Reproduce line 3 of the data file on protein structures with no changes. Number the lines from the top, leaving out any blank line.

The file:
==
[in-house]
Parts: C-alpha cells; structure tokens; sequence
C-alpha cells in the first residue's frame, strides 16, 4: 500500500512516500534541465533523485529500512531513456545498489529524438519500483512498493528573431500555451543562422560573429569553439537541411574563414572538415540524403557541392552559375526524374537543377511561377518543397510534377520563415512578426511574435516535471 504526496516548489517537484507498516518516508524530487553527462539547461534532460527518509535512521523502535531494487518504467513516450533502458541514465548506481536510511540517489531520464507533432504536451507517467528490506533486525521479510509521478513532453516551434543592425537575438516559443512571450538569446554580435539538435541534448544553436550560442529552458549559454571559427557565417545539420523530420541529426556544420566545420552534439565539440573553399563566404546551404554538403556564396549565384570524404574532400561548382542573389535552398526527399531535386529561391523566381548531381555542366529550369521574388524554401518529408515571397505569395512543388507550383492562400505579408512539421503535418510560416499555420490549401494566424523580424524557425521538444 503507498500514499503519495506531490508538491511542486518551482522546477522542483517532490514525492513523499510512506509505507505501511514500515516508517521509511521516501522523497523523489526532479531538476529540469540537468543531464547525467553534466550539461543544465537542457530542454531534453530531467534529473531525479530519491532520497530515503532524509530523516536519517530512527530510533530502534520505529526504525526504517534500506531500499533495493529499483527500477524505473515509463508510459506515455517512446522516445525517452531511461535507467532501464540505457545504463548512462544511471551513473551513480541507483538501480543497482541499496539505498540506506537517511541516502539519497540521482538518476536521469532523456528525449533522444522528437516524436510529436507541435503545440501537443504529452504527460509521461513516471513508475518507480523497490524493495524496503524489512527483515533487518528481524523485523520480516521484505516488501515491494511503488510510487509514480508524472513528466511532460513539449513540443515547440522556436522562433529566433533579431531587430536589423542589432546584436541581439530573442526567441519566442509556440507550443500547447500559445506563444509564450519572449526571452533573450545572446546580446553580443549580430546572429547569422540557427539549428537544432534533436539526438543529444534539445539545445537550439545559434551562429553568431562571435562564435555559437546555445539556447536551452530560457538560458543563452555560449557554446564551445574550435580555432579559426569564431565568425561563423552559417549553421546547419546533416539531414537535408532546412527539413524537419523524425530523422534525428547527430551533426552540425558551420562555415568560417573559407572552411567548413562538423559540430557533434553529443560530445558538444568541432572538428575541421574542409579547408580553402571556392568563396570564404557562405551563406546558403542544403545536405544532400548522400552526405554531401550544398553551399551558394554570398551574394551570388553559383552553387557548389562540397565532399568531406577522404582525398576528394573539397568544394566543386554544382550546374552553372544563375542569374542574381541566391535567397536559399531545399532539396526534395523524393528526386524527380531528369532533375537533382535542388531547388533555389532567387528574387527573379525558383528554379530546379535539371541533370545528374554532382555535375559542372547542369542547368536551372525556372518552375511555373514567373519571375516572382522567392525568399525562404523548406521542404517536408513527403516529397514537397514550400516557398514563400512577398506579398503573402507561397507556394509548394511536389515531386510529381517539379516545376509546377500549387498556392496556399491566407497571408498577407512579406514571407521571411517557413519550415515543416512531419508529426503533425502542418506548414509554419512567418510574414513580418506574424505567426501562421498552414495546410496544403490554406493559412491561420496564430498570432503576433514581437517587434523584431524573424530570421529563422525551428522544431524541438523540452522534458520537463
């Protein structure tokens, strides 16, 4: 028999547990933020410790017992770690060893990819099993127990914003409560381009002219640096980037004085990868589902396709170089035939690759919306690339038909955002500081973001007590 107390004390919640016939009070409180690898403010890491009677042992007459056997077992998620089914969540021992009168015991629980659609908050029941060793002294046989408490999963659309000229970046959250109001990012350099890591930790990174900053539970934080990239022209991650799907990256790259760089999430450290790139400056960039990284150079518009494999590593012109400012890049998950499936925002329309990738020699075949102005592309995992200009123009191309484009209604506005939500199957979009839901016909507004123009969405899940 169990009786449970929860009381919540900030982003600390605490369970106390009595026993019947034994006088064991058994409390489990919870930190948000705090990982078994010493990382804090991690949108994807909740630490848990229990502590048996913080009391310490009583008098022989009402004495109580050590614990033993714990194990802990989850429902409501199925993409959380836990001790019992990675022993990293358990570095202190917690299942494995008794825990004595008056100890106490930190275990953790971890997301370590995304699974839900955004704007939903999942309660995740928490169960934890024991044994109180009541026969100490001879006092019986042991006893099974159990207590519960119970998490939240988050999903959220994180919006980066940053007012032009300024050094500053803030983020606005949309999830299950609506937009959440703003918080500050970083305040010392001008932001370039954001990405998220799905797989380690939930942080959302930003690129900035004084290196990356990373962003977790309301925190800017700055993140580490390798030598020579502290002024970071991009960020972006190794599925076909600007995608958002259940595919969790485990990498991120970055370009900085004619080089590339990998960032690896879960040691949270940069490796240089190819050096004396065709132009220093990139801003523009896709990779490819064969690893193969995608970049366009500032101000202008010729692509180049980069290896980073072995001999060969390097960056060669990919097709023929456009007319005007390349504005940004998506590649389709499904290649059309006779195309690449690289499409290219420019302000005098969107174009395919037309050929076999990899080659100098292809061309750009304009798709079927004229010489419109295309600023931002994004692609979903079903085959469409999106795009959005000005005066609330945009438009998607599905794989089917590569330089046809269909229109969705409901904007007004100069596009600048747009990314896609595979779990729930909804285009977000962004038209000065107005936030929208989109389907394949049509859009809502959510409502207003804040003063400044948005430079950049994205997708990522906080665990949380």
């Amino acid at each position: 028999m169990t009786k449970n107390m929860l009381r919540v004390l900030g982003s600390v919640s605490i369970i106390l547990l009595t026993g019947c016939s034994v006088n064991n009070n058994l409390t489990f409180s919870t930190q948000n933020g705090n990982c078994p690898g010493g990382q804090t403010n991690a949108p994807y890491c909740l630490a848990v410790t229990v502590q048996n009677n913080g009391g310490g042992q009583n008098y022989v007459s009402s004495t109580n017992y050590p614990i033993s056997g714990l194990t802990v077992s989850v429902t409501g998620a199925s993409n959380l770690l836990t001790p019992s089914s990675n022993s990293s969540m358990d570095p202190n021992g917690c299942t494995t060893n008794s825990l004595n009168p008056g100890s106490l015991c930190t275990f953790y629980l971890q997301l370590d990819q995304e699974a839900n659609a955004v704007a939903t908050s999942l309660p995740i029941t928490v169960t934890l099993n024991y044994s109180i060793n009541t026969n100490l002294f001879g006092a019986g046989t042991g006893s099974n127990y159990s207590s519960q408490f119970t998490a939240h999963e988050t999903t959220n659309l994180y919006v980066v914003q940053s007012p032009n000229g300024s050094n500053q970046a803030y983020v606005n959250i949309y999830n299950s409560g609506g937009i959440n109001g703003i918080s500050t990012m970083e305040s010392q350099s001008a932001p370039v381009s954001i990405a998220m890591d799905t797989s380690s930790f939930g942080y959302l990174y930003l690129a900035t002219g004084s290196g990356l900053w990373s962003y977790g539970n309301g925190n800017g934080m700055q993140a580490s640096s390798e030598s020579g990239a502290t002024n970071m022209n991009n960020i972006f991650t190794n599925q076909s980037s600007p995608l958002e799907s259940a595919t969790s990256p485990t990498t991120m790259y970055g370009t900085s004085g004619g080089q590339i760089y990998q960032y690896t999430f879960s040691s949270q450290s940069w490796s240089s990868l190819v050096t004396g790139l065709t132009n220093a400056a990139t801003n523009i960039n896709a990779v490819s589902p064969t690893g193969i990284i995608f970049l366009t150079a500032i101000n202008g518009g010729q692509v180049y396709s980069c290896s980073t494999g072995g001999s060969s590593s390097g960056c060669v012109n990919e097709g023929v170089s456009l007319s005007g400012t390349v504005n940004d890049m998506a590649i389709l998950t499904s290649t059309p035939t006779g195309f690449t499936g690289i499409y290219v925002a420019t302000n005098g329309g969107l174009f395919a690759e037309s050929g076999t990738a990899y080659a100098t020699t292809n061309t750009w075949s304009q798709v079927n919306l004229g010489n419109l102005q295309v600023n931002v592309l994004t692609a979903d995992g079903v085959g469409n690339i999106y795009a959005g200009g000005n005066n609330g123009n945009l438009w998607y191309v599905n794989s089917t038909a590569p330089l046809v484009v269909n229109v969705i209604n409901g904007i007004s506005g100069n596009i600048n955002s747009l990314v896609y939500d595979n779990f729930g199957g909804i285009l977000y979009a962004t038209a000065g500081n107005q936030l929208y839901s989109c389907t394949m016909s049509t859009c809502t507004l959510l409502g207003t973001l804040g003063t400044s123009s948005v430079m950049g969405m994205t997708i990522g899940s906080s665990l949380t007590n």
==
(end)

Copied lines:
C-alpha cells in the first residue's frame, strides 16, 4: 500500500512516500534541465533523485529500512531513456545498489529524438519500483512498493528573431500555451543562422560573429569553439537541411574563414572538415540524403557541392552559375526524374537543377511561377518543397510534377520563415512578426511574435516535471 504526496516548489517537484507498516518516508524530487553527462539547461534532460527518509535512521523502535531494487518504467513516450533502458541514465548506481536510511540517489531520464507533432504536451507517467528490506533486525521479510509521478513532453516551434543592425537575438516559443512571450538569446554580435539538435541534448544553436550560442529552458549559454571559427557565417545539420523530420541529426556544420566545420552534439565539440573553399563566404546551404554538403556564396549565384570524404574532400561548382542573389535552398526527399531535386529561391523566381548531381555542366529550369521574388524554401518529408515571397505569395512543388507550383492562400505579408512539421503535418510560416499555420490549401494566424523580424524557425521538444 503507498500514499503519495506531490508538491511542486518551482522546477522542483517532490514525492513523499510512506509505507505501511514500515516508517521509511521516501522523497523523489526532479531538476529540469540537468543531464547525467553534466550539461543544465537542457530542454531534453530531467534529473531525479530519491532520497530515503532524509530523516536519517530512527530510533530502534520505529526504525526504517534500506531500499533495493529499483527500477524505473515509463508510459506515455517512446522516445525517452531511461535507467532501464540505457545504463548512462544511471551513473551513480541507483538501480543497482541499496539505498540506506537517511541516502539519497540521482538518476536521469532523456528525449533522444522528437516524436510529436507541435503545440501537443504529452504527460509521461513516471513508475518507480523497490524493495524496503524489512527483515533487518528481524523485523520480516521484505516488501515491494511503488510510487509514480508524472513528466511532460513539449513540443515547440522556436522562433529566433533579431531587430536589423542589432546584436541581439530573442526567441519566442509556440507550443500547447500559445506563444509564450519572449526571452533573450545572446546580446553580443549580430546572429547569422540557427539549428537544432534533436539526438543529444534539445539545445537550439545559434551562429553568431562571435562564435555559437546555445539556447536551452530560457538560458543563452555560449557554446564551445574550435580555432579559426569564431565568425561563423552559417549553421546547419546533416539531414537535408532546412527539413524537419523524425530523422534525428547527430551533426552540425558551420562555415568560417573559407572552411567548413562538423559540430557533434553529443560530445558538444568541432572538428575541421574542409579547408580553402571556392568563396570564404557562405551563406546558403542544403545536405544532400548522400552526405554531401550544398553551399551558394554570398551574394551570388553559383552553387557548389562540397565532399568531406577522404582525398576528394573539397568544394566543386554544382550546374552553372544563375542569374542574381541566391535567397536559399531545399532539396526534395523524393528526386524527380531528369532533375537533382535542388531547388533555389532567387528574387527573379525558383528554379530546379535539371541533370545528374554532382555535375559542372547542369542547368536551372525556372518552375511555373514567373519571375516572382522567392525568399525562404523548406521542404517536408513527403516529397514537397514550400516557398514563400512577398506579398503573402507561397507556394509548394511536389515531386510529381517539379516545376509546377500549387498556392496556399491566407497571408498577407512579406514571407521571411517557413519550415515543416512531419508529426503533425502542418506548414509554419512567418510574414513580418506574424505567426501562421498552414495546410496544403490554406493559412491561420496564430498570432503576433514581437517587434523584431524573424530570421529563422525551428522544431524541438523540452522534458520537463